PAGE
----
Bajaj must be celebrating a late Thanksgiving (we might be talking about the wrong Indians here) as the Pune-based automotive group has gobbled up some more shares of Austrian company’s stock. Strengthening the two companies’ strategic partnership, Bajaj has modestly increased its 35.67% interest in KTM, becoming a 38.08% shareholder. Also coming out of the orange brand is news that Stefan Pierer will continue on as CEO of the company through 2015, and Friedrich Roithner, formerly of DGF Cross Industries, will take on the role of Financial Director in the new year.

2011 KTM 125 Duke – The Bike Bajaj Built

10/09/2010 @ 1:10 am, by Jensen Beeler3 COMMENTS

Finally officially debuted at Intermot, KTM took the wraps off its 2011 KTM 125 Duke, a single-cylinder street bike geared towards young riders. While KTM has always included off-road machines in its line-up that are aimed at getting younger riders to ride orange, the company until now has left a gapping hole in its on-road offering for the same demographic. With Bajaj taking a 35% stake in KTM, the Indian company has not only given the Austrian company the capital it needed to expand its line, but is also rumored to be the major driving force behind the 2011 KTM 125 Duke.

The World is Not Enough – Bajaj Wants to Create a Three-Way Alliance with KTM & Kawasaki

09/24/2010 @ 2:12 pm, by Jensen Beeler3 COMMENTS

According to Indian publication Bike Advice, Bajaj is looking to cultivate its relationships with KTM & Kawasaki further, hoping to create a three-way alliance that would build off the strengths of each company. Since 1986 Bajaj has had technical ties to Japanese manufacturer Kawasaki, with Bajaj paying royalties to Kawasaki for basing its creations off Kawasaki designs. Bajaj and Kawasaki also share distribution channels, with Bajaj motorcycles being sold at Kawasaki dealerships, and vice versa.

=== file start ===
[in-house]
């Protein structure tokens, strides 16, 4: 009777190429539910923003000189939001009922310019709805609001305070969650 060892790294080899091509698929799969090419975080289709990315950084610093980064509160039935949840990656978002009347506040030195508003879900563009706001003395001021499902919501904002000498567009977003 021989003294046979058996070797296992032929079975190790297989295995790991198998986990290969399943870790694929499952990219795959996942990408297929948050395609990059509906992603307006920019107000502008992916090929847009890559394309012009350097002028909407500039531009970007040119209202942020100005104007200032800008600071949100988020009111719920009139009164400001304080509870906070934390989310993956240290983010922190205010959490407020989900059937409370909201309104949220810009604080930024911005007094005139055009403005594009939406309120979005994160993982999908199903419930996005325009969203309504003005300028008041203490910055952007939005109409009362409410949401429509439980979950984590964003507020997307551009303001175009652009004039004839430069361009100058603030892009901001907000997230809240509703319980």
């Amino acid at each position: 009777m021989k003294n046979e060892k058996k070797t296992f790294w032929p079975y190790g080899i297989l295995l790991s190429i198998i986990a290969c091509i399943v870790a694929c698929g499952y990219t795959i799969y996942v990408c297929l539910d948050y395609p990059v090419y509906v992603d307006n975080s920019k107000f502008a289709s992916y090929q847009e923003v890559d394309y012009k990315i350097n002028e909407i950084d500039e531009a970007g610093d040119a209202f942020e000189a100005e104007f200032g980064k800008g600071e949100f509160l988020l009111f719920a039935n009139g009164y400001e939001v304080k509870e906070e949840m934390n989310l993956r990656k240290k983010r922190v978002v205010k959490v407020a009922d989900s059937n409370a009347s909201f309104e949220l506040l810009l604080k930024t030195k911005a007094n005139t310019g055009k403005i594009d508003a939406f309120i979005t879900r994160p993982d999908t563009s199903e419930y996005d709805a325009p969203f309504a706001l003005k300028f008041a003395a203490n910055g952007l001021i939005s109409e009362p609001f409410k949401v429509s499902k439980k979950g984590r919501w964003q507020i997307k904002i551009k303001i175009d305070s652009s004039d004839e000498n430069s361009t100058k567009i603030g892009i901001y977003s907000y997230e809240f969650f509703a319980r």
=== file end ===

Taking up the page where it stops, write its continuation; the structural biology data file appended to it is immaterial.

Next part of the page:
In 2007 the Indian manufacturer bought a 17% stake in KTM (Bajaj has since increased its stake in the Austrian company to 35% in 2008, with further investment plans rumored), which allowed Bajaj access to Europe and KTM access to India. Bajaj has also gained some of KTM’s knowledge on two-stroke motors, while KTM has seen the small-bike specialist help them with its soon-to-be released KTM 125 Duke project.

With all these relationships being fostered, and obvious synergies existing, Bajaj wants to take its relationship with each company to the next level (in America we call that Third Base), and change the level of collaboration so it goes three-ways. The affect would be a merger, without the merger.

KTM Speaks on Ownership Rumors – Denies What?

02/16/2010 @ 5:58 am, by Jensen Beeler7 COMMENTS

As we reported last week, there were rumors circulating that Bajaj was poised to take a controlling interest in KTM, which could see the Indian manufacturer owning up to 90% of the Austrian company. After the circulation of these rumors KTM released a statement (posted after the jump) that touched on some of the issues brought about by the weekend’s news coverage, namely the future ownership structure of the company.

Some publications have taken this release as a denial of the acquisition rumors (which the release at no point actually says), but like many press releases what is said is often less important that what isn’t said. Sensational headlines aside, KTM’s response only suggests that CROSS Industries AG will remain the majority shareholder in KTM, and in no way denied rumors that Bajaj would be increasing its stake in the Austrian company. While CROSS and KTM’s current leadership seem set to remain intact at KTM (what was actually stated in the release), our sources continue to point to Bajaj increasing its stake in KTM, while the company’s glaring omission to address that part of the industry rumors seems to confirm that initial suspicion.

With KTM’s shareholder general assembly only two weeks away, we won’t have long to wait to see how the over $40 million of additional stock gets spread out over current and potential investors. Press release after the jump, for you to make the call yourselves on what was said.

Bajaj to Acquire 90% Stake in KTM?

02/11/2010 @ 1:26 pm, by Jensen Beeler21 COMMENTS

Rumors are indicating that KTM has invited Indian manufacturer Bajaj to increase its stake in the Austrian company from the current 30% to up to 90%. While neither party has confirmed the news, it is reported that Bajaj has accepted KTM’s offer, and will immediately purchase an additional 21% of the company’s stock, making it a 51% majority shareholder. Bajaj will then increase its ownership to 90% at a later undecided time.